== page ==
It seems likely that Dudin was fortunate even in death. Dudin’s youthful political activism had given him a measure of security in the early years of the revolution, but soon after his death, Stalin made aggressive moves against the study of ethnography and other sciences dealing with the history and culture of Russia’s colonized regions. Subsequent Soviet ethnographic work was forced to adhere to the Marxist polemic of progressive development. While much valuable work continued, it was always constrained by political concerns.

For the most part, Dudin’s photographs are preserved in glass negatives (many of them signed in the negative) in the archives of the Russian museums where he worked for so many years. The 600 glass negatives utilized in the Russian pavilions at the Paris Exhibition of 1900 were presented to Germany at the exhibition’s close; only copies were returned to Russia. Glass negatives continued in common use well into the 1970s in parts of the Soviet Union, and negative copies, sometimes of the third and fourth generation, also rest in Central Asian archives. A number of Dudin’s original negatives were destroyed when the Museum of Ethnology received a direct hit in aerial bombing during WWII. A limited number of vintage prints are known outside of archives within the former Soviet Union. Most of these are sepia-toned silver gelatin prints.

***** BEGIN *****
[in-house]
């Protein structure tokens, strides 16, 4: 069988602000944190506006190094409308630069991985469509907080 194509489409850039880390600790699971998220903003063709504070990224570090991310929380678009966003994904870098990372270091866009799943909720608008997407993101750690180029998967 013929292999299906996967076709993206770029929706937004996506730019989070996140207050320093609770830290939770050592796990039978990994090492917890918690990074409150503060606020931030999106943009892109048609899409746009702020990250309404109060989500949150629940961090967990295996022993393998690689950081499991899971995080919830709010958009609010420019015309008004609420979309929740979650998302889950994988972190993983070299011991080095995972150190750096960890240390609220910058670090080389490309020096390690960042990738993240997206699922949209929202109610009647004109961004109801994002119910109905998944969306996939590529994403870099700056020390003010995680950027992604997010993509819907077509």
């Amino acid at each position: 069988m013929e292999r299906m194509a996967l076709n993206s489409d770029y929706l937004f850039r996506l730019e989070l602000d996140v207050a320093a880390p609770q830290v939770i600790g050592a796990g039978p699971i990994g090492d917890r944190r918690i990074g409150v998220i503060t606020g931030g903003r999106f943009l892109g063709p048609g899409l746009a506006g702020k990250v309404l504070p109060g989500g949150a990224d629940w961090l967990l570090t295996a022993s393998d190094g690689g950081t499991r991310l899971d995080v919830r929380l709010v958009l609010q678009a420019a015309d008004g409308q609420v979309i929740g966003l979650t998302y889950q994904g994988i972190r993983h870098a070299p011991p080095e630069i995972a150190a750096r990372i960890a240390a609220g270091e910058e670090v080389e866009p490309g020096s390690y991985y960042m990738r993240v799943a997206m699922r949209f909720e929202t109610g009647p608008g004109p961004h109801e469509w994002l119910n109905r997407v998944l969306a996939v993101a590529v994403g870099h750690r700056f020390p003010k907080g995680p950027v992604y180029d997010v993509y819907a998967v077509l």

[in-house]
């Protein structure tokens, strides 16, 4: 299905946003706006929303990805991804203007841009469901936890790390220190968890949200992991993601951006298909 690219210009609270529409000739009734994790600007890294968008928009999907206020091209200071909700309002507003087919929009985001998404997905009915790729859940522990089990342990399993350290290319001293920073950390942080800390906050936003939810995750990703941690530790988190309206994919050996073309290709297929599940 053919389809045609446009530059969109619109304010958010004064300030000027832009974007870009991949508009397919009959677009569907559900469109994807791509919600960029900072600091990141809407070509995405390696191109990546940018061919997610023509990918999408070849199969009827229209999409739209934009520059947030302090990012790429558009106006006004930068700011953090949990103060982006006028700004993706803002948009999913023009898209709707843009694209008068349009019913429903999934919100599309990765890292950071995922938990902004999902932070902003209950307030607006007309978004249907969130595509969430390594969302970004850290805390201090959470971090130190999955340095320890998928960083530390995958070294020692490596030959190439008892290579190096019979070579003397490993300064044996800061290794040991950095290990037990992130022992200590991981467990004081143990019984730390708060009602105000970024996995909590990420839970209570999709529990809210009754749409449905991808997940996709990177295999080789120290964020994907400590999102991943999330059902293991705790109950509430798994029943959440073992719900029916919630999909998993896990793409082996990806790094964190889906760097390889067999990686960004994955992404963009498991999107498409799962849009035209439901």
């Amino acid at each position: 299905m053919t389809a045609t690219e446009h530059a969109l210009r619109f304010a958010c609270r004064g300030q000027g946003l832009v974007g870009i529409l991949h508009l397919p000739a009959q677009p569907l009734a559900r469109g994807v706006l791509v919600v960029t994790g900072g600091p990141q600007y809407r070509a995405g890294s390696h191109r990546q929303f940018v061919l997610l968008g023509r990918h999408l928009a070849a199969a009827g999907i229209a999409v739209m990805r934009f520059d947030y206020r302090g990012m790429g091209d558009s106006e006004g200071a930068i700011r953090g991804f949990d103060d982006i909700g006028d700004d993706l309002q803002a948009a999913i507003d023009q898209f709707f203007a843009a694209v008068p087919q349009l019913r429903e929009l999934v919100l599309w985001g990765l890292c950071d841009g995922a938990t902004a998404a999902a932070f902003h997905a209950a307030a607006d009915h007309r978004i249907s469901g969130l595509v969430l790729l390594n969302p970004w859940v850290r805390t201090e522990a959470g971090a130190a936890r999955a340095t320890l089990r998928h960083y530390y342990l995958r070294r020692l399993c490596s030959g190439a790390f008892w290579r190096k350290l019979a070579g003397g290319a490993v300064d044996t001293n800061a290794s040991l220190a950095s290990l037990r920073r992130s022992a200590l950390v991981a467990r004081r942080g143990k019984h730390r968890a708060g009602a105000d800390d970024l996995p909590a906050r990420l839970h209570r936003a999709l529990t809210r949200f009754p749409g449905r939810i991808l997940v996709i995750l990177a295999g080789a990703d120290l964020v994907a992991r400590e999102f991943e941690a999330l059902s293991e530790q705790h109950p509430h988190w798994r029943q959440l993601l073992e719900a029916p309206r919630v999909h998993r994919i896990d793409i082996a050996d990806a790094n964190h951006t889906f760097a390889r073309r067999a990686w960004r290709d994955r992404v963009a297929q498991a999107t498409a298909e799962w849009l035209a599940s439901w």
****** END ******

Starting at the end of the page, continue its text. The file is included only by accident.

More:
S. M. Dudin remains one of the most extraordinary figures in the Russian colonial period. His intensity and his passion for art astonished and sometimes bewildered his academic colleagues. His versatility as artist and scholar, his combined scientific focus and technical skills make him difficult to categorize. His work as ethnographer and archeologist helped to define Central Asia’s past; his photographs draw us in to that ancient and unfamiliar world.

Copyright © Kate Fitz Gibbon